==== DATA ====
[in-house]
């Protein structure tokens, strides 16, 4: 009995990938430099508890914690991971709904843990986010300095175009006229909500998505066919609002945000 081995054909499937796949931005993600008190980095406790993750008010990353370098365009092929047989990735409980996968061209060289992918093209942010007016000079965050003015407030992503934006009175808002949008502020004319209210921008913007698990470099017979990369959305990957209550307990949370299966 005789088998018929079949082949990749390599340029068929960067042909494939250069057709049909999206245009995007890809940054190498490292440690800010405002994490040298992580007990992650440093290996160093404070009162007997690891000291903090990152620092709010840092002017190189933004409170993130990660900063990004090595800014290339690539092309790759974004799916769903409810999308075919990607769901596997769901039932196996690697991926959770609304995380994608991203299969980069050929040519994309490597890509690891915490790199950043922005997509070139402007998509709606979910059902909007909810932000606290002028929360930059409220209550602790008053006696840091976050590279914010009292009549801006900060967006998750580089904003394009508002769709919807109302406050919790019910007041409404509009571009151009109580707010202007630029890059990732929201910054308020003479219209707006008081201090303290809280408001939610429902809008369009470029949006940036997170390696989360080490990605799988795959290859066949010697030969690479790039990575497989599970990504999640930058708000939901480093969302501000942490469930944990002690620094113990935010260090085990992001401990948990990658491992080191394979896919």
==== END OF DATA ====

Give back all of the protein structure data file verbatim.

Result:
[in-house]
């Protein structure tokens, strides 16, 4: 009995990938430099508890914690991971709904843990986010300095175009006229909500998505066919609002945000 081995054909499937796949931005993600008190980095406790993750008010990353370098365009092929047989990735409980996968061209060289992918093209942010007016000079965050003015407030992503934006009175808002949008502020004319209210921008913007698990470099017979990369959305990957209550307990949370299966 005789088998018929079949082949990749390599340029068929960067042909494939250069057709049909999206245009995007890809940054190498490292440690800010405002994490040298992580007990992650440093290996160093404070009162007997690891000291903090990152620092709010840092002017190189933004409170993130990660900063990004090595800014290339690539092309790759974004799916769903409810999308075919990607769901596997769901039932196996690697991926959770609304995380994608991203299969980069050929040519994309490597890509690891915490790199950043922005997509070139402007998509709606979910059902909007909810932000606290002028929360930059409220209550602790008053006696840091976050590279914010009292009549801006900060967006998750580089904003394009508002769709919807109302406050919790019910007041409404509009571009151009109580707010202007630029890059990732929201910054308020003479219209707006008081201090303290809280408001939610429902809008369009470029949006940036997170390696989360080490990605799988795959290859066949010697030969690479790039990575497989599970990504999640930058708000939901480093969302501000942490469930944990002690620094113990935010260090085990992001401990948990990658491992080191394979896919």